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The Nike Zoom Vaporfly 4%.
ZOOM!

Researchers say a new Nike shoe can actually make you a faster runner

By Marc Bain

Nike has promoted its Zoom Vaporfly 4% as a shoe that could change the future of running. Designed for serious marathoners, the shoe supposedly allows athletes to use 4% less energy during their runs than Nike’s previous top racing shoe, the Zoom Streak 6. That may not sound like an extraordinary amount, but over the course of 26 miles, it could make a huge difference. In theory, a 4% energy savings should allow you to run at high speeds for longer, and Nike believes it could enable an elite runner to finish a marathon in under two hours for the first time ever.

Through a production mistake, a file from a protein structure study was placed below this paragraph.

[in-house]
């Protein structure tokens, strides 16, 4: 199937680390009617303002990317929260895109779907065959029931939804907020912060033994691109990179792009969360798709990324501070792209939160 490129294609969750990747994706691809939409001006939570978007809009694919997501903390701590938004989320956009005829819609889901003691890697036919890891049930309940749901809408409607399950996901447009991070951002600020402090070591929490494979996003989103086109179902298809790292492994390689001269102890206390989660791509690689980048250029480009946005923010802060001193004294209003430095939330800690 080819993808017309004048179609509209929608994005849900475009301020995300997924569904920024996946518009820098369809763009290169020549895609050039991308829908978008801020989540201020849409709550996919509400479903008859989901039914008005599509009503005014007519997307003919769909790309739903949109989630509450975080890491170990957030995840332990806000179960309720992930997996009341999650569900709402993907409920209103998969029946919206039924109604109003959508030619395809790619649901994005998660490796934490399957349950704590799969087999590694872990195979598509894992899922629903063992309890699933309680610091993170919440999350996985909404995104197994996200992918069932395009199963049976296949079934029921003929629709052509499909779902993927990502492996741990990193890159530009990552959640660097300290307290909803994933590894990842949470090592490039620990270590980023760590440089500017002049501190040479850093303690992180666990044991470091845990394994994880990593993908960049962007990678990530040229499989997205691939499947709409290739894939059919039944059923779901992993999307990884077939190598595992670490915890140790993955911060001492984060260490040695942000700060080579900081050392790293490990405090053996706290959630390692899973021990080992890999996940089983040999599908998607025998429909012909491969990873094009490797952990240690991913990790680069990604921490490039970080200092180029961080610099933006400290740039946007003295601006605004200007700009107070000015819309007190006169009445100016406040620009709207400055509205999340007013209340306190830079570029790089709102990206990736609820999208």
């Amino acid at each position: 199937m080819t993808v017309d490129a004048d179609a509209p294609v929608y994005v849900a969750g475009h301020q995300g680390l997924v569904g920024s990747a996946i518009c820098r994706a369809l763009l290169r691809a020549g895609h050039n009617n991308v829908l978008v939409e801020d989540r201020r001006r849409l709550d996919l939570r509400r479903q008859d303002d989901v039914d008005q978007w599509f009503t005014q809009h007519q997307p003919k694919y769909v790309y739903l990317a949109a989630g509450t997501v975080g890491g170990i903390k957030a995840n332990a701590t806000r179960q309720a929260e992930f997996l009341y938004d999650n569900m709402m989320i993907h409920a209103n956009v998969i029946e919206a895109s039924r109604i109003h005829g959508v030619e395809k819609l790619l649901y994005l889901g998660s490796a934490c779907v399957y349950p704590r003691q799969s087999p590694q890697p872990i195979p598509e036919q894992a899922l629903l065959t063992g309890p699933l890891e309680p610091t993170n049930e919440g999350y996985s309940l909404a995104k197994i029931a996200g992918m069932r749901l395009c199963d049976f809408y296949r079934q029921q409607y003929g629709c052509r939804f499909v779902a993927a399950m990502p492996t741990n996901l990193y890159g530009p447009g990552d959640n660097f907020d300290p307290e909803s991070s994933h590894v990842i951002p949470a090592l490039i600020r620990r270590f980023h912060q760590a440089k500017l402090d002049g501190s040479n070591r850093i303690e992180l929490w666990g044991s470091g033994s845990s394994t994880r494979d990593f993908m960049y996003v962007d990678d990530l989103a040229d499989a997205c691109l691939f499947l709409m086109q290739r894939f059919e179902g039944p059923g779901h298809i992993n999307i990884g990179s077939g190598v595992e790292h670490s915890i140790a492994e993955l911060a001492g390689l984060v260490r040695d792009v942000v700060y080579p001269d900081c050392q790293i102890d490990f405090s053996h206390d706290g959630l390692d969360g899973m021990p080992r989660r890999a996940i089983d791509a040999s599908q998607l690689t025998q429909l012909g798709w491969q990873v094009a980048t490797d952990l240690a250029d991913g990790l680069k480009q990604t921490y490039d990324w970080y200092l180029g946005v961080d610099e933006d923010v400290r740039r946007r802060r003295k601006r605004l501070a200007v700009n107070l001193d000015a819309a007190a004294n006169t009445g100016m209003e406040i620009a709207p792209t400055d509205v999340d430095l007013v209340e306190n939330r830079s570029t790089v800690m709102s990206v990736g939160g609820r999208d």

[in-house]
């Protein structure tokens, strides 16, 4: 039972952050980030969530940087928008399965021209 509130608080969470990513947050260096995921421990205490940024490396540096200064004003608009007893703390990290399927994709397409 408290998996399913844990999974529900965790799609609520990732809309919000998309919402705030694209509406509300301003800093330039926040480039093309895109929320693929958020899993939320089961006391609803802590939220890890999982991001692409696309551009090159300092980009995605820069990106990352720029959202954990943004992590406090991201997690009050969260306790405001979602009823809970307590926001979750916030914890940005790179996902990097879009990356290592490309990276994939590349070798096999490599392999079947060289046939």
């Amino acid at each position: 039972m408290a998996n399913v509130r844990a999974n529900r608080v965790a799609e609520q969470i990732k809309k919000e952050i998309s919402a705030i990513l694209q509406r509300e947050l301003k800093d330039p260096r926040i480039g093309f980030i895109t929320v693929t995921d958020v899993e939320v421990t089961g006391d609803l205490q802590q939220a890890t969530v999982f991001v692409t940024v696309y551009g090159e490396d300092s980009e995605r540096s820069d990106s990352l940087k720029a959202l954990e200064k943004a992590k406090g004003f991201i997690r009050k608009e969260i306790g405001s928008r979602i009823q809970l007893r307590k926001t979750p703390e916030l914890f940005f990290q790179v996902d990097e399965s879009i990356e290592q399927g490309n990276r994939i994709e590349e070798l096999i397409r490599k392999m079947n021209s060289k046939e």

New research out of the University of Colorado suggests Nike’s claims are more than just marketing. In a study published in the peer-reviewed journal Sports Medicine, researchers report the results of tests comparing prototypes of the Zoom Vaporfly against the Nike Zoom Streak 6 and Adidas’ adizero Adios Boost 2—a version of the shoe Dennis Kimetto used in 2014 to set the record for the fastest marathon in history. Every one of the 18 runners tested used less energy running in the Zoom Vaporfly.

“The prototype shoes lowered the energetic cost of running by 4% on average,” the researchers write. “We predict that with these shoes, top athletes could run substantially faster and achieve the first sub-2-hour marathon.”